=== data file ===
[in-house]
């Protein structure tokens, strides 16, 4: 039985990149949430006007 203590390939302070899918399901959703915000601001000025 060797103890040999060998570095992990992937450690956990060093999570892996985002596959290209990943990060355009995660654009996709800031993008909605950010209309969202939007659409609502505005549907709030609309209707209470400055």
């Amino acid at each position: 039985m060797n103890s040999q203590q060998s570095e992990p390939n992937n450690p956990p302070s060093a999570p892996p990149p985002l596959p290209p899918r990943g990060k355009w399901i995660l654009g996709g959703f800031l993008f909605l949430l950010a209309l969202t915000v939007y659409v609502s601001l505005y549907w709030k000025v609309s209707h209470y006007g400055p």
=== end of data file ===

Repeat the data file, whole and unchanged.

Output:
[in-house]
């Protein structure tokens, strides 16, 4: 039985990149949430006007 203590390939302070899918399901959703915000601001000025 060797103890040999060998570095992990992937450690956990060093999570892996985002596959290209990943990060355009995660654009996709800031993008909605950010209309969202939007659409609502505005549907709030609309209707209470400055």
């Amino acid at each position: 039985m060797n103890s040999q203590q060998s570095e992990p390939n992937n450690p956990p302070s060093a999570p892996p990149p985002l596959p290209p899918r990943g990060k355009w399901i995660l654009g996709g959703f800031l993008f909605l949430l950010a209309l969202t915000v939007y659409v609502s601001l505005y549907w709030k000025v609309s209707h209470y006007g400055p």